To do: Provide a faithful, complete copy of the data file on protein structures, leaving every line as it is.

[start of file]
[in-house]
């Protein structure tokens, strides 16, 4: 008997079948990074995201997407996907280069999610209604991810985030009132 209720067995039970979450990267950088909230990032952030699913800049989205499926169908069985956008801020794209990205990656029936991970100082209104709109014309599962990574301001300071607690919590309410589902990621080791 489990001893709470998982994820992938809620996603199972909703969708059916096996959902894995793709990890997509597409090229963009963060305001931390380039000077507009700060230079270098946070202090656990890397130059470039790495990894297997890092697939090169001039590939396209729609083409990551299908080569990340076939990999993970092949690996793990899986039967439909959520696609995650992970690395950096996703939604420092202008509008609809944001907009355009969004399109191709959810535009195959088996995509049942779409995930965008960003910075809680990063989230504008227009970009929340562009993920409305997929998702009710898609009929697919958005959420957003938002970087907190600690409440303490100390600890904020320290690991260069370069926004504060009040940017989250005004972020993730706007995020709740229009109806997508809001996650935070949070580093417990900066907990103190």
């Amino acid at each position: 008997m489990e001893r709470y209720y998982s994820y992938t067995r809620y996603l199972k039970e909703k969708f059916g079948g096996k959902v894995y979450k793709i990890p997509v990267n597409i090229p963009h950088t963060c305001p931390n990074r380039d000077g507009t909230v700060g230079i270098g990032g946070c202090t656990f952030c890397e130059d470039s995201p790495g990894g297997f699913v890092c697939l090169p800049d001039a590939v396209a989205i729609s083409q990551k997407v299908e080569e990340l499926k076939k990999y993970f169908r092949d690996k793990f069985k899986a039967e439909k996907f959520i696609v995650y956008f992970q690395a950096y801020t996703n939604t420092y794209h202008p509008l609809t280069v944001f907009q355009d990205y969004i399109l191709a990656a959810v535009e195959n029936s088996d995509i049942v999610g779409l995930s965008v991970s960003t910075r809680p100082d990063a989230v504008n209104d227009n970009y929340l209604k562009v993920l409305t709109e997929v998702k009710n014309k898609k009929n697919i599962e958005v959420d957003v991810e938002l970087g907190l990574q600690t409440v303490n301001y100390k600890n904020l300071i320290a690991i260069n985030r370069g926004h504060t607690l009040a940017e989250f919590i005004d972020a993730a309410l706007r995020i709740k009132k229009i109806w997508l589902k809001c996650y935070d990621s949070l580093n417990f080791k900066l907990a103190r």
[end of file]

[in-house]
């Protein structure tokens, strides 16, 4: 008997079948990074995201997407996907280069999610209604991810985030009132 209720067995039970979450990267950088909230990032952030699913800049989205499926169908069985956008801020794209990205990656029936991970100082209104709109014309599962990574301001300071607690919590309410589902990621080791 489990001893709470998982994820992938809620996603199972909703969708059916096996959902894995793709990890997509597409090229963009963060305001931390380039000077507009700060230079270098946070202090656990890397130059470039790495990894297997890092697939090169001039590939396209729609083409990551299908080569990340076939990999993970092949690996793990899986039967439909959520696609995650992970690395950096996703939604420092202008509008609809944001907009355009969004399109191709959810535009195959088996995509049942779409995930965008960003910075809680990063989230504008227009970009929340562009993920409305997929998702009710898609009929697919958005959420957003938002970087907190600690409440303490100390600890904020320290690991260069370069926004504060009040940017989250005004972020993730706007995020709740229009109806997508809001996650935070949070580093417990900066907990103190």
């Amino acid at each position: 008997m489990e001893r709470y209720y998982s994820y992938t067995r809620y996603l199972k039970e909703k969708f059916g079948g096996k959902v894995y979450k793709i990890p997509v990267n597409i090229p963009h950088t963060c305001p931390n990074r380039d000077g507009t909230v700060g230079i270098g990032g946070c202090t656990f952030c890397e130059d470039s995201p790495g990894g297997f699913v890092c697939l090169p800049d001039a590939v396209a989205i729609s083409q990551k997407v299908e080569e990340l499926k076939k990999y993970f169908r092949d690996k793990f069985k899986a039967e439909k996907f959520i696609v995650y956008f992970q690395a950096y801020t996703n939604t420092y794209h202008p509008l609809t280069v944001f907009q355009d990205y969004i399109l191709a990656a959810v535009e195959n029936s088996d995509i049942v999610g779409l995930s965008v991970s960003t910075r809680p100082d990063a989230v504008n209104d227009n970009y929340l209604k562009v993920l409305t709109e997929v998702k009710n014309k898609k009929n697919i599962e958005v959420d957003v991810e938002l970087g907190l990574q600690t409440v303490n301001y100390k600890n904020l300071i320290a690991i260069n985030r370069g926004h504060t607690l009040a940017e989250f919590i005004d972020a993730a309410l706007r995020i709740k009132k229009i109806w997508l589902k809001c996650y935070d990621s949070l580093n417990f080791k900066l907990a103190r």